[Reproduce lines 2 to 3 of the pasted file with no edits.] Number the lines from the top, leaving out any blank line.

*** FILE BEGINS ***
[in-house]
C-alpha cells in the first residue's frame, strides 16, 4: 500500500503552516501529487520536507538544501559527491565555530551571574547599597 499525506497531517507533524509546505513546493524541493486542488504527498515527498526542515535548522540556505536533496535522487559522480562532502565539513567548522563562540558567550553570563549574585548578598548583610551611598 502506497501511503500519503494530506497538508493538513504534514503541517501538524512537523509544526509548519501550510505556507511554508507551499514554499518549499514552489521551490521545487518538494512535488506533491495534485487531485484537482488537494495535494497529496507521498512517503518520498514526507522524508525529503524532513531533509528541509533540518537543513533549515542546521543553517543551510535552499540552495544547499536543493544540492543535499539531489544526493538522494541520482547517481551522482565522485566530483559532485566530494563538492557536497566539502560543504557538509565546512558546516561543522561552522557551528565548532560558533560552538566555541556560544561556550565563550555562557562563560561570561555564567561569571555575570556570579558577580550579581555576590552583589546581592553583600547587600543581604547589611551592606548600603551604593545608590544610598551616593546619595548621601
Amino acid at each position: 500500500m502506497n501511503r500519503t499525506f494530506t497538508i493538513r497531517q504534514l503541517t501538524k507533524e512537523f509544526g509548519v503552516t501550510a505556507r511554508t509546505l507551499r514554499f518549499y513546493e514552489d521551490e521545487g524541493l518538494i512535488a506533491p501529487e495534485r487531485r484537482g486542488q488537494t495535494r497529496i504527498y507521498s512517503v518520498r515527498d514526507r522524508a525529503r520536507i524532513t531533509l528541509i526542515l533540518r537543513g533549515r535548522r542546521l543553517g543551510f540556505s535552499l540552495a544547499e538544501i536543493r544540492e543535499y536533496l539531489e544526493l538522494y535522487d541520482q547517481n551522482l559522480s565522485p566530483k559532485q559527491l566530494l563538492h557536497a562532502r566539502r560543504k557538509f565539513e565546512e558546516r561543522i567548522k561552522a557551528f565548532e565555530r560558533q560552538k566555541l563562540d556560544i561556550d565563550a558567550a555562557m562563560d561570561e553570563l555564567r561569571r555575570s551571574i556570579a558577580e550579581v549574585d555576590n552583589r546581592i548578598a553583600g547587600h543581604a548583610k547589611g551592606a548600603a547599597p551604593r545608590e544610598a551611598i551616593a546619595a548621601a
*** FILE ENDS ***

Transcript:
C-alpha cells in the first residue's frame, strides 16, 4: 500500500503552516501529487520536507538544501559527491565555530551571574547599597 499525506497531517507533524509546505513546493524541493486542488504527498515527498526542515535548522540556505536533496535522487559522480562532502565539513567548522563562540558567550553570563549574585548578598548583610551611598 502506497501511503500519503494530506497538508493538513504534514503541517501538524512537523509544526509548519501550510505556507511554508507551499514554499518549499514552489521551490521545487518538494512535488506533491495534485487531485484537482488537494495535494497529496507521498512517503518520498514526507522524508525529503524532513531533509528541509533540518537543513533549515542546521543553517543551510535552499540552495544547499536543493544540492543535499539531489544526493538522494541520482547517481551522482565522485566530483559532485566530494563538492557536497566539502560543504557538509565546512558546516561543522561552522557551528565548532560558533560552538566555541556560544561556550565563550555562557562563560561570561555564567561569571555575570556570579558577580550579581555576590552583589546581592553583600547587600543581604547589611551592606548600603551604593545608590544610598551616593546619595548621601
Amino acid at each position: 500500500m502506497n501511503r500519503t499525506f494530506t497538508i493538513r497531517q504534514l503541517t501538524k507533524e512537523f509544526g509548519v503552516t501550510a505556507r511554508t509546505l507551499r514554499f518549499y513546493e514552489d521551490e521545487g524541493l518538494i512535488a506533491p501529487e495534485r487531485r484537482g486542488q488537494t495535494r497529496i504527498y507521498s512517503v518520498r515527498d514526507r522524508a525529503r520536507i524532513t531533509l528541509i526542515l533540518r537543513g533549515r535548522r542546521l543553517g543551510f540556505s535552499l540552495a544547499e538544501i536543493r544540492e543535499y536533496l539531489e544526493l538522494y535522487d541520482q547517481n551522482l559522480s565522485p566530483k559532485q559527491l566530494l563538492h557536497a562532502r566539502r560543504k557538509f565539513e565546512e558546516r561543522i567548522k561552522a557551528f565548532e565555530r560558533q560552538k566555541l563562540d556560544i561556550d565563550a558567550a555562557m562563560d561570561e553570563l555564567r561569571r555575570s551571574i556570579a558577580e550579581v549574585d555576590n552583589r546581592i548578598a553583600g547587600h543581604a548583610k547589611g551592606a548600603a547599597p551604593r545608590e544610598a551611598i551616593a546619595a548621601a